Jun 02, 2019 12:02 AM EDT
Kyushu University scientists demonstrate that organic semiconductor laser diodes have been realized. This will start the era for laser applications in the fields of optical communications, healthcare, biosensing, and displays.
The field of light-emitting devices has always prodded scientists to search for carbon-based organic materials. This research has paved the way in organic laser diodes that use these materials in light emission instead of gallium arsenide and gallium nitride in inorganic semiconductors.
There are similarities between lasers and organic light-emitting diodes (OLEDs) as an application of electricity results to light emission of a thin layer of organic molecules. The high efficiency and vibrant colors of OLEDs have made these a popular option to smartphone displays.
The light produced by organic laser diodes is purer compared to that in OLEDs. However, the lasing process needs currents with magnitudes higher than those used in OLEDs. Devices that used in previous researches fail to function due to these extreme conditions before the process of lasing could be observed.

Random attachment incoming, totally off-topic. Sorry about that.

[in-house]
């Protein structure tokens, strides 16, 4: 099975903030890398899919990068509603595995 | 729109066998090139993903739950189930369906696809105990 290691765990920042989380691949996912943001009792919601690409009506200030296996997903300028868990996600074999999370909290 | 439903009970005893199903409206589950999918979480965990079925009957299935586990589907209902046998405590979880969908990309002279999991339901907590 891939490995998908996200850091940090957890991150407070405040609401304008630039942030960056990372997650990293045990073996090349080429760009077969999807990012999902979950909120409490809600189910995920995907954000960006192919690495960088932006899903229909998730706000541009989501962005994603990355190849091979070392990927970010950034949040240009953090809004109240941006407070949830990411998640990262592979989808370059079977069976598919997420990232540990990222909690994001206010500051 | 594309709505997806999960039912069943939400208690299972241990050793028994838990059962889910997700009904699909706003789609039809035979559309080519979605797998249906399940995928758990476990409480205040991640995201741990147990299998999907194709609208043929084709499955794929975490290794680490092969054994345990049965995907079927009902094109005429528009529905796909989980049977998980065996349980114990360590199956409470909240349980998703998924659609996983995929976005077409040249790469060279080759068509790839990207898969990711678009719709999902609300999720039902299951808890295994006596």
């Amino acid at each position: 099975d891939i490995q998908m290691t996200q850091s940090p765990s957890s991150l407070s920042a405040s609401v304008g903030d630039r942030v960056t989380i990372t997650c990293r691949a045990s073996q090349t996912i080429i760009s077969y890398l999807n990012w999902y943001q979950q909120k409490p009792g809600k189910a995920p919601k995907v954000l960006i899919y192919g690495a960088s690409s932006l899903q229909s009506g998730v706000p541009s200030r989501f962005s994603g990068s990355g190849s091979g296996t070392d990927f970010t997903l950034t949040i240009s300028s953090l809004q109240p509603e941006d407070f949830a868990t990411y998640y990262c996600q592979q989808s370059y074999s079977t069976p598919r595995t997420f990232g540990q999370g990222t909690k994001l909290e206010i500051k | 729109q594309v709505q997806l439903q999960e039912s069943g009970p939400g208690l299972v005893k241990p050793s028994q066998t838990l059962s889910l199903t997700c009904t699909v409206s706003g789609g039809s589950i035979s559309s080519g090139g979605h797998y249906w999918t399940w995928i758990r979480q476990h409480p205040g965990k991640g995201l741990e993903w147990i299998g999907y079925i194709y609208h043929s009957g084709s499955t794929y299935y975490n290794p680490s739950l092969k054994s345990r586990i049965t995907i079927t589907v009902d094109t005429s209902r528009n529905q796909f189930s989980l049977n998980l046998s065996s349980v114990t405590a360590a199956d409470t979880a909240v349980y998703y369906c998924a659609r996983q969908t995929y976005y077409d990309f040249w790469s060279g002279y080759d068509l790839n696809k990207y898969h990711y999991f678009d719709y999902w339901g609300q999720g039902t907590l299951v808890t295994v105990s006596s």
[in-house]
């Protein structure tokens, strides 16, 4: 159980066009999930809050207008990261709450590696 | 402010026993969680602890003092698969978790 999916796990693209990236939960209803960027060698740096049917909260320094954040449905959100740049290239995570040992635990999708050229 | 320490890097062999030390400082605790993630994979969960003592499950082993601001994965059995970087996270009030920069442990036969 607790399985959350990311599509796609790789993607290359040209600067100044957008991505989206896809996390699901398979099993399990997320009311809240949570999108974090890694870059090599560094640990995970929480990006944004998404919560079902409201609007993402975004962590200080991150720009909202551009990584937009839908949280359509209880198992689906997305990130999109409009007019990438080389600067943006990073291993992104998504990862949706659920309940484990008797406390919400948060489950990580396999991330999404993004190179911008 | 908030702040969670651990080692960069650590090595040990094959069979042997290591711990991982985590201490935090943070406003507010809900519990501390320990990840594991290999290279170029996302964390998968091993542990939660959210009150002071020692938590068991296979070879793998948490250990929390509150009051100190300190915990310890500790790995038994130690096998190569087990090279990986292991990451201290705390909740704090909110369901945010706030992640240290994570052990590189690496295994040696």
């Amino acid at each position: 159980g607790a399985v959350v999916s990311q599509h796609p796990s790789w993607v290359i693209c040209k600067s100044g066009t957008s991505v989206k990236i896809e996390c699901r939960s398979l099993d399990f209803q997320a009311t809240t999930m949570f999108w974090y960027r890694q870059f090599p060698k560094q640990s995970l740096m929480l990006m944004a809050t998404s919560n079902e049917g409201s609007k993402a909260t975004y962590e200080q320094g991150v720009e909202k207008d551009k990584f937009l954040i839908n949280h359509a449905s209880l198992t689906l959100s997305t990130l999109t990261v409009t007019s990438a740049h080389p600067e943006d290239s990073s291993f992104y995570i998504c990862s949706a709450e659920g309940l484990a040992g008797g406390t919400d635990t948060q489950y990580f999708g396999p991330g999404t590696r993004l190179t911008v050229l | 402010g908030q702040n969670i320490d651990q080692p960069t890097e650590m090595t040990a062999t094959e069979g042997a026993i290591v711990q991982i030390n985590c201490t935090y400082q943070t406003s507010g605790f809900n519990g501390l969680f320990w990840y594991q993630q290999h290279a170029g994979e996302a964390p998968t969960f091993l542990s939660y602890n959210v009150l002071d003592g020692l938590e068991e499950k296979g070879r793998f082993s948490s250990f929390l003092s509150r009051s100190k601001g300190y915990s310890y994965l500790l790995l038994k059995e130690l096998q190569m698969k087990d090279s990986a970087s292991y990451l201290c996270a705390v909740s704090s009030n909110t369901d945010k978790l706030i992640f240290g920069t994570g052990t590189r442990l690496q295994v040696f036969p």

There were numerous false claims of generating electricity from the lasing of organic materials. Moreover, insufficient characterization has led to the incorrect identification of occasions as lasing.
Research findings of the scientists from the Center for Organic Photonics and Electronics Research (OPERA) at the said university have shown the possibility for the existence of organic semiconductor laser diodes. They published their results in the journal Applied Physics Express.
"I think that many people in the community were doubting whether we would actually one day see the realization of an organic laser diode," says Atula S. D. Sandanayaka, lead author on the paper, "but by slowing chipping away at the various performance limitations with improved materials and new device structures, we finally did it."
The crucial step in lasing involves population inversion where a large amount of electrical current is injected into the organic layers. The concern here is that organic materials are highly resistant to electricity.
Moreover, efficiency decreases of organic materials and devices due to different process loss that results in higher current needs.
"To overcome these obstacles, the research group led by Prof. Chihaya Adachi used a highly efficient organic light-emitting material (BSBCz) with a relatively low resistance to electricity and a low amount of losses--even when injected with large amounts of electricity. But having the right material alone was not enough," according to Nanowerk.
The team also created a grid-like structure on top of the electrodes to inject electricity into the organic thin films.
"By optimizing these grids, we could not only obtain the desired optical properties but also control the flow of electricity in the devices and minimize the amount of electricity required to observe lasing from the organic thin film," says Adachi.
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